From flags to cupcakes, rainbows made the presence of queer people rumble throughout campus last week as UCLA’s Queer Alliance celebrated National Coming Out Week. With such a variety of fun events, movie screenings, public speakers, panels and (everyone’s favorite) the BBQueer, it was easy to forget that “coming out” was, at least in theory, the main event of the week. Luckily, the story of someone close to me put back in perspective the importance of the rite of passage every queer person must face in life. My friend, let’s call her Emily, finally mustered the courage to come out to her coworkers last week; what would have been another tedious Monday meeting for most of the office was National Coming Out Day to Emily. Although she didn’t doubt for a second that her coworkers would accept her, still she admits, “I was so nervous that day, I thought I was going to have a heart attack”. But when the moment came, her worries melted away. As her coworkers offered her hugs and kind words, Emily felt like she “scored the winning touchdown against USC”. Emily credits National Coming Out Week as the final push she needed to reveal her truth. She sees the importance of the week in terms of raising awareness of the struggles the LGBTQ community faces, as well as encouraging dialogue about queer issues. But more than anything, National Coming Out Week 2011 was a chance for Emily to liberate herself. Now every time she goes to work, Emily no longer has to fear that someone would find out or that she would accidentally let slip something that would reveal her sexual orientation. Although she is still not out to her parents, she feels that a huge burden has been lifted. She concludes, “If everyone came out of the closet, I am sure we would have a lot less homophobia. That’s how we start changing things.”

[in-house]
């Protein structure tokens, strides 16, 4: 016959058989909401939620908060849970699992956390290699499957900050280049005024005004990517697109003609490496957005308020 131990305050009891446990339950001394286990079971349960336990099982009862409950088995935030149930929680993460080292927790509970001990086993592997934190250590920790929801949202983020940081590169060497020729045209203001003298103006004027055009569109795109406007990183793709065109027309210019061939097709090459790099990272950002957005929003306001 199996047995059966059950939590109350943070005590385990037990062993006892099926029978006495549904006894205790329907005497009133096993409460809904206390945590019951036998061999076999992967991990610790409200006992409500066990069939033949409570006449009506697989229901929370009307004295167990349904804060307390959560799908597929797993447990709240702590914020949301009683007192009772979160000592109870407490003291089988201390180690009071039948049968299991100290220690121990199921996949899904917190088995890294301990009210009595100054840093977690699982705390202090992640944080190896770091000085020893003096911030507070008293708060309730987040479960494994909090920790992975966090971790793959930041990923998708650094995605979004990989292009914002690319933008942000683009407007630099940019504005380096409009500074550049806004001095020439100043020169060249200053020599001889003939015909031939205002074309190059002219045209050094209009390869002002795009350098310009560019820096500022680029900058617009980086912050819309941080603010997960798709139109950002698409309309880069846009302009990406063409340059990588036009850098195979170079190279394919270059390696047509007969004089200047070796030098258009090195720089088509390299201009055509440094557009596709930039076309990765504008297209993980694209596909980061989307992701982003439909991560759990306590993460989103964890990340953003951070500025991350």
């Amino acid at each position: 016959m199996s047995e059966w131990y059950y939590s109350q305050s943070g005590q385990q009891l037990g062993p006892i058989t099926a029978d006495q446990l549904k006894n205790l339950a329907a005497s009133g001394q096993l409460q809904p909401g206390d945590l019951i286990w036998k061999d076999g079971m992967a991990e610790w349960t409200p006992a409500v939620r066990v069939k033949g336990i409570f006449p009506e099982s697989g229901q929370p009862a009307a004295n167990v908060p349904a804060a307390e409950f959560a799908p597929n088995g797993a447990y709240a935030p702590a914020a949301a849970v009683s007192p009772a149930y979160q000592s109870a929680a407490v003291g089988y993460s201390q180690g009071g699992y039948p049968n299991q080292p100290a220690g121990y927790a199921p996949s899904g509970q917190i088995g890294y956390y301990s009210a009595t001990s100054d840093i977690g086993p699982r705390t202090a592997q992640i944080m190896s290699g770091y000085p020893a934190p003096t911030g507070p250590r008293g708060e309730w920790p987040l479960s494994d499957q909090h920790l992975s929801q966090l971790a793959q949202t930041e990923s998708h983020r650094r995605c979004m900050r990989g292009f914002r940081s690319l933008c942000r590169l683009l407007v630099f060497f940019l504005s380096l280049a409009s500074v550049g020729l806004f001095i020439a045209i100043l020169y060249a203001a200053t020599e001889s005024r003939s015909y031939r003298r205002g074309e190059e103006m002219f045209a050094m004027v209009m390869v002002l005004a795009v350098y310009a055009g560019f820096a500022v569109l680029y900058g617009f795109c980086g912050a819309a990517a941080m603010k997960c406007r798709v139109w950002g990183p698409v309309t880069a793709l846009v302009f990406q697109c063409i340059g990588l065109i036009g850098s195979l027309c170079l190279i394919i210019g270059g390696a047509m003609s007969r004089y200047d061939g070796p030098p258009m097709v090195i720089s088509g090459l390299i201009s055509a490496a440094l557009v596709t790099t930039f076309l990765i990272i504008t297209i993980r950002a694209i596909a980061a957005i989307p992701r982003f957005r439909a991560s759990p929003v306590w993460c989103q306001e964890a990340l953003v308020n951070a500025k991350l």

Welcome to OutWrite
OutWrite is a multi-media platform that aims to empower the voices of the queer community by writing about what we think, how we feel, and the issues that matter to us. We bring these subjects into focus with the intention of educating allies and bridging gaps in communication within our own community. We do not hope to be the singular voice of the queer community, but rather, we hope to provide a space for dialogue. OutWrite will act as a resource for queer college students, a source of news, campus happenings and popular culture. It will function as an outlet for the creative endeavors of our staff and community. We aim to articulate these experiences and issues with an awareness and respect for our diverse identities.